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A parent’s nightmare — recalling the accident
Frank Louis Castro sits in the driver’s seat of the motorcycle he used to deliver papers. His friend, Eddie Estrada, is behind him.
Apple Pie and SalsaMay 14, 2014 3,604 views 2 comments
He was only 12 years old when his life was abruptly snuffed out. He was attending Sacred Heart School at the time and had just made his Solemn Communion on May 1. At that time Catholic children made their first Holy Communion at 6 or 7 years of age and then their Solemn Communion at 12, He had turned 12 in February.
Henry had just gotten home in January from serving two years in the U.S. Army. By then his youngest brother was helping their dad deliver the San Antonio Light. His name was Frank Louis. Family members called him “Junior” -- others called him Frankie. I will refer to his dad as Popó because that is what the daughters-in-law and the grandkids called him, and the mom as Momó. Their kids of course called them Daddy and Mom, and so did Henry.
Popó had bought a motorcycle so Junior could help him deliver the papers. I don’t know if Popó did part of the route with the car and Junior did the rest or if Junior did it all. He always had one of his friends helping him. Only 12 years old and already had a job! Our memories fail us. We don’t know if that day he was still doing the route or not. Most likely not. The Sunday paper has always gone out early.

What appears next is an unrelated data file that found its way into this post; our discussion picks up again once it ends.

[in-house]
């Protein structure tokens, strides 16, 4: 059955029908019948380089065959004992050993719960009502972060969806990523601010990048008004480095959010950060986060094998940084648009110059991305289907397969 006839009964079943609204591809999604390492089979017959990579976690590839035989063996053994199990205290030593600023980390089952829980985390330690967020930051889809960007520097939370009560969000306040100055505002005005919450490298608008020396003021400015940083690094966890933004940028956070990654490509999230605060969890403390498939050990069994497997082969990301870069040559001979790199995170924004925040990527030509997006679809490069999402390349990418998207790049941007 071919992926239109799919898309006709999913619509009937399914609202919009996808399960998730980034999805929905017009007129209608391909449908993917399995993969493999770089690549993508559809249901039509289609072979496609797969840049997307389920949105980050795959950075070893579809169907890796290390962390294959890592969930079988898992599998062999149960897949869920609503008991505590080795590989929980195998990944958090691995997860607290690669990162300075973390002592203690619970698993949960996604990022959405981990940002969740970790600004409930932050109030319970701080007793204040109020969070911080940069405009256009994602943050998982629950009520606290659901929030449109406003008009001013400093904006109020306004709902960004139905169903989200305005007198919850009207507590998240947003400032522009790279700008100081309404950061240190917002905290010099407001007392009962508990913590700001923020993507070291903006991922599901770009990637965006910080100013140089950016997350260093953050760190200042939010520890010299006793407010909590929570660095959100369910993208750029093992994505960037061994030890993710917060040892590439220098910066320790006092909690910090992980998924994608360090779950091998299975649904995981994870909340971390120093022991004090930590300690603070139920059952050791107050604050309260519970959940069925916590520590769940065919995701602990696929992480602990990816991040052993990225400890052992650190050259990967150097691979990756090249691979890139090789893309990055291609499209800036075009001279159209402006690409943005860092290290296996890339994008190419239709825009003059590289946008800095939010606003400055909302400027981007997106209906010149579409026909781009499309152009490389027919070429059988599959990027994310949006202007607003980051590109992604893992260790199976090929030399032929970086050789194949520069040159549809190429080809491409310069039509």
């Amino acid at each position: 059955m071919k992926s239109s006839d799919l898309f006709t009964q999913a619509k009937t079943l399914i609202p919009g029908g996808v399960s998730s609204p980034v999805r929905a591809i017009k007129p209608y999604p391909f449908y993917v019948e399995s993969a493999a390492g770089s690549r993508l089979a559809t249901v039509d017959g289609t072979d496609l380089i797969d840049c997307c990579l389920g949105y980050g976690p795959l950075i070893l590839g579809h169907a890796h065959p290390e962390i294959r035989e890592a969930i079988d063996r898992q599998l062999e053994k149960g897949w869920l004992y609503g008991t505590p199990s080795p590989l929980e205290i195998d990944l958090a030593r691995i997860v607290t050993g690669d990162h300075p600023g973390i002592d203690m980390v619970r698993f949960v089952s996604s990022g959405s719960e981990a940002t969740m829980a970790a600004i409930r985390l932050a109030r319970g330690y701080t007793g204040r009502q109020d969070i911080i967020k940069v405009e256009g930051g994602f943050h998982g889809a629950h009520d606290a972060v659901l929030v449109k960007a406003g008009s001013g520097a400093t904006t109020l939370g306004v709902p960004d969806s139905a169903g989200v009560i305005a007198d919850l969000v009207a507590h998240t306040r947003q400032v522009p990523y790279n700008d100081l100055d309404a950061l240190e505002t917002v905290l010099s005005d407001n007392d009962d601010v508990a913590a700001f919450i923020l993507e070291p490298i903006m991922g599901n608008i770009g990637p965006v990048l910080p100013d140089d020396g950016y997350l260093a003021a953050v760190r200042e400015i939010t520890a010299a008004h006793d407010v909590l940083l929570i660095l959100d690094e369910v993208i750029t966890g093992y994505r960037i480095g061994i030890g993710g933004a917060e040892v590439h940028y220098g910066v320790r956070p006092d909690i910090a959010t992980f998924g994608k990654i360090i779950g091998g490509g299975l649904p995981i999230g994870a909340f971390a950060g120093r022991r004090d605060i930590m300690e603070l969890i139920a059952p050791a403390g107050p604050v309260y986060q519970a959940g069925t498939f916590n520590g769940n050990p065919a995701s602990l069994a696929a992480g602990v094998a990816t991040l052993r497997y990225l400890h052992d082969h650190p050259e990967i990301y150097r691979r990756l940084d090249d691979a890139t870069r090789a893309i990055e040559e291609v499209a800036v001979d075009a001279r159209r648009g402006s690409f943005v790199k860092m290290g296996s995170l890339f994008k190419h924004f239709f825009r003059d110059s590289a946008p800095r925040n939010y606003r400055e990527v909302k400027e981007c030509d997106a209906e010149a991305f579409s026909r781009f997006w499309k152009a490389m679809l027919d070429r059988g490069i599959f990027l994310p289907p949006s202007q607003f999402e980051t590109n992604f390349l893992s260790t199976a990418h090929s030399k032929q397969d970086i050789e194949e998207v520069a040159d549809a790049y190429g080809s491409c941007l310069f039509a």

Anyway, it was shortly after noon on Sunday, May 15, at the intersection of A and Fourth streets, when the accident happened. An elderly couple had just left services at the Floresville Methodist Church and were heading home. A write-up in the Floresville Chronicle Journal related that as they approached the intersection, a car in front of them kept the driver, a male, from seeing the oncoming motorcycle driven by Junior, with 13-year-old Daniel Dominguez riding with him. The report stated that the car and motorcycle collided. What they did not report was that the driver failed to give a left turn signal and hit the motorcycle driving south on the opposite lane. Junior really had the right of way. Daniel was uninjured, but Junior suffered head and body injuries. He was small in stature. He was rushed to the Floresville hospital.
Henry says that he was told Dr. John W. Blake Jr. was first on the scene and that he himself took him to the hospital. Dr. Blake and his family attended the same church as the couple, which was just a short block away. We know that he worked on Junior the rest of the day. Here again the paper contradicts what the family knew. The paper reported that Junior had passed away at 7 p.m. at the Floresville hospital. Dr. Blake did what he could but he knew that the hospital was not equipped for that kind of trauma. There were no ambulances in Floresville at that time, so he contacted Hope Ambulance Services in San Antonio.